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Illustration: Sarah Grillo/Axios

U.S. securities regulators have rejected an application by the New York Stock Exchange to allow companies to raise capital during direct listings, Axios has learned.

Why it matters: As we wrote earlier, the NYSE proposal could have upended the traditional IPO market, which has relied on Wall Street banks to set pricing terms.

What they're saying: “We remain committed to evolving the direct listing product. This sort of action is not unusual in the filing process and we will continue to work with the SEC on this initiative," per an NYSE spokesperson.

What's next: The SEC had until Friday to accept or reject the proposal, so expect NYSE to meet with regulators to determine next steps. The exchange remains determined to create these "hybrid" structures, which many venture capitalists and startups believe are in the best interest of both themselves and investors.

  • Rival exchange Nasdaq also is working on its own proposal.

Go deeper

Off the Rails

Episode 2: Barbarians at the Oval

Photo illustration: Sarah Grillo/Axios. Photo: Jim Watson/AFP/Getty Images

Beginning on election night 2020 and continuing through his final days in office, Donald Trump unraveled and dragged America with him, to the point that his followers sacked the U.S. Capitol with two weeks left in his term. This Axios series takes you inside the collapse of a president.

Episode 2: Trump stops buying what his professional staff are telling him, and increasingly turns to radical voices telling him what he wants to hear.

President Trump plunked down in an armchair in the White House residence, still dressed from his golf game — navy fleece, black pants, white MAGA cap. It was Saturday, Nov. 7. The networks had just called the election for Joe Biden.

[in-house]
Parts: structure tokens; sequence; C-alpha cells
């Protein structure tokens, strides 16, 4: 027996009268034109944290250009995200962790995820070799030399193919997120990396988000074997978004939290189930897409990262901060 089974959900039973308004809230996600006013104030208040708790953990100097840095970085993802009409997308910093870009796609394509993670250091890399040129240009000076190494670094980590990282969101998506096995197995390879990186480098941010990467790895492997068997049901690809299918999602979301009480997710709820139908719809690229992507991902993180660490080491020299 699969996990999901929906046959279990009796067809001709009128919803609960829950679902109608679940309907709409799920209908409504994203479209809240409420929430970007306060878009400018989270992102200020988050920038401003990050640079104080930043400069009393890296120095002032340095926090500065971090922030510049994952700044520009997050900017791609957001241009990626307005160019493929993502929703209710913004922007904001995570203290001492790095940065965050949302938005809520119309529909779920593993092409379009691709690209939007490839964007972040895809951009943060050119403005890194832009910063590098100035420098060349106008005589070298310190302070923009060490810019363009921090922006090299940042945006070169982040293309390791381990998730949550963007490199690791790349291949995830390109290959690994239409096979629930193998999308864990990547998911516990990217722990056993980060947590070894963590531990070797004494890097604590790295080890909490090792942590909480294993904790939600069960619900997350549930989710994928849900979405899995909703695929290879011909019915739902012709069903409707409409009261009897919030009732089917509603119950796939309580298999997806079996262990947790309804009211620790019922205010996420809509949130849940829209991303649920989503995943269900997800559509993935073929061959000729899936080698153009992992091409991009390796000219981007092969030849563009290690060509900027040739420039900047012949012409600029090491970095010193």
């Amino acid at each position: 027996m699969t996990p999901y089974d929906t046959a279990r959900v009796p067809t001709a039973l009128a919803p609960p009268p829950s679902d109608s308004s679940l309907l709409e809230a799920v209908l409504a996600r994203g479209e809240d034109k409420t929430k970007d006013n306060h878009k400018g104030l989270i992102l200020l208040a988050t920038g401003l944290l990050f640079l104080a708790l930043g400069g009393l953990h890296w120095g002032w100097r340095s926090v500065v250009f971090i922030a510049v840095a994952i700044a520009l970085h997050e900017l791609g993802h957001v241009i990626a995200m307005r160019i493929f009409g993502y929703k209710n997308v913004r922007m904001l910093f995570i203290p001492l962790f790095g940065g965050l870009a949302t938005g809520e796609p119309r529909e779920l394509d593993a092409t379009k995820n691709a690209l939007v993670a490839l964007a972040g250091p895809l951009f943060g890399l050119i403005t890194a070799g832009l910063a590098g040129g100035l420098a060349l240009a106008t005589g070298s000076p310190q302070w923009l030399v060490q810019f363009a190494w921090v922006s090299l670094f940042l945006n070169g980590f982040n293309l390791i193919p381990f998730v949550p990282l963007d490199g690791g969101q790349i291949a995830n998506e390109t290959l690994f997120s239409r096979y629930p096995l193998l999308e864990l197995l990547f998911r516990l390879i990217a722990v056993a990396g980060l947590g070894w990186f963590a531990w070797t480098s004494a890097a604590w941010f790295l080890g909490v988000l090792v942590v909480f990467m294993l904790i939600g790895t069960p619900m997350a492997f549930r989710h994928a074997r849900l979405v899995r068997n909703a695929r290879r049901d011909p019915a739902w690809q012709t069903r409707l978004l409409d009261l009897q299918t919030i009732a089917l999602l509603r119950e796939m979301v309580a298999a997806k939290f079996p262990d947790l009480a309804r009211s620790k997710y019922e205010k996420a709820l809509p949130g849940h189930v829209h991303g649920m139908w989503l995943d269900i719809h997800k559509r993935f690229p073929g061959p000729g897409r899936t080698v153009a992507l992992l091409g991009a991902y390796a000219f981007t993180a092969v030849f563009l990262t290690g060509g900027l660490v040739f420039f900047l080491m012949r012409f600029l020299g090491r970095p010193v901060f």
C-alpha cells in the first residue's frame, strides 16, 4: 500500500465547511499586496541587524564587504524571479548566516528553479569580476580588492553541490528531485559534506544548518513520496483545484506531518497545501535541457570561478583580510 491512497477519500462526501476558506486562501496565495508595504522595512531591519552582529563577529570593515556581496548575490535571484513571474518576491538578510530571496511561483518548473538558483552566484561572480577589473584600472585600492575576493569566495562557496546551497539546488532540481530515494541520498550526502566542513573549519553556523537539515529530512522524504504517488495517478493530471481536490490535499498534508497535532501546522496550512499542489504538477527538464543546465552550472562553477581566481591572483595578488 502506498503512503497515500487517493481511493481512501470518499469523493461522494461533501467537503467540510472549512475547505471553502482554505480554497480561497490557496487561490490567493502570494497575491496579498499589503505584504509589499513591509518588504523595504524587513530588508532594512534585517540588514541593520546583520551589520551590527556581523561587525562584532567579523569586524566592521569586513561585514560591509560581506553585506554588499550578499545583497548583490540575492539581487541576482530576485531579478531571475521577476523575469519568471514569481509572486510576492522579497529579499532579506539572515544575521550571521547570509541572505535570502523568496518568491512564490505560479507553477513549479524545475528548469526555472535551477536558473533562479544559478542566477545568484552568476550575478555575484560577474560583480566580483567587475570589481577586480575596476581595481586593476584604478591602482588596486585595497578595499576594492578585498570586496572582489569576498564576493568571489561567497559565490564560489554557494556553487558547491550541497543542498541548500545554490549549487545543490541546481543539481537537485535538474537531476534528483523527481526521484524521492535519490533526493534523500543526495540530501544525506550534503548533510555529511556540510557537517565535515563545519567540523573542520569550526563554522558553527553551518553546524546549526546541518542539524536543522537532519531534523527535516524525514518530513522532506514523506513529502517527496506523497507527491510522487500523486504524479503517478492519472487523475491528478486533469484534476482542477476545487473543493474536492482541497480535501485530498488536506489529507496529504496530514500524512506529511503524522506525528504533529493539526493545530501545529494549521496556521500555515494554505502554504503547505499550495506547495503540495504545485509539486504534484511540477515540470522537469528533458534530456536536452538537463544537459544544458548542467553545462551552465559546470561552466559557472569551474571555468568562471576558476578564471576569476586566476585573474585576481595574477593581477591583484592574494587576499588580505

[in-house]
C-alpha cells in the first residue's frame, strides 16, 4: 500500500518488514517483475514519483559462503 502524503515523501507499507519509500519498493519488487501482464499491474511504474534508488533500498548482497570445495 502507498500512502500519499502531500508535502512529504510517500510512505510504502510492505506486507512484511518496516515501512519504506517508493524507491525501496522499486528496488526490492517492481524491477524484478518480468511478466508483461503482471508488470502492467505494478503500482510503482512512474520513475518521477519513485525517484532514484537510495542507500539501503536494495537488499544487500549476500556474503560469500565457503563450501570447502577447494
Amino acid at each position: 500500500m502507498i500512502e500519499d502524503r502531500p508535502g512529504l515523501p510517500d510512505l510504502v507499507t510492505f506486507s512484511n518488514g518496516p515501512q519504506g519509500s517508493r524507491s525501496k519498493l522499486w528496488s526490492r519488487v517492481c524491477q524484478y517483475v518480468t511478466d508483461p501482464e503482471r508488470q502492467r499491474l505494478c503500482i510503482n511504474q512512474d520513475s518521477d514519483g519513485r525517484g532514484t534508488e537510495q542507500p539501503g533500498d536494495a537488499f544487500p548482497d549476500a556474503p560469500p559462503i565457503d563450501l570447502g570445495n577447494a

Fringe right plots new attacks out of sight

Illustration: Aïda Amer/Axios

Domestic extremists are using obscure and private corners of the internet to plot new attacks ahead of Inauguration Day. Their plans are also hidden in plain sight, buried in podcasts and online video platforms.

Why it matters: Because law enforcement was caught flat-footed during last week's Capitol siege, researchers and intelligence agencies are paying more attention to online threats that could turn into real-world violence.

Kids’ screen time up 50% during pandemic

Illustration: Sarah Grillo/Axios

When the coronavirus lockdowns started in March, kidstech firm SuperAwesome found that screen time was up 50%. Nearly a year later, that percentage hasn't budged, according to new figures from the firm.

Why it matters: For most parents, pre-pandemic expectations around screen time are no longer realistic. The concern now has shifted from the number of hours in front of screens to the quality of screen time.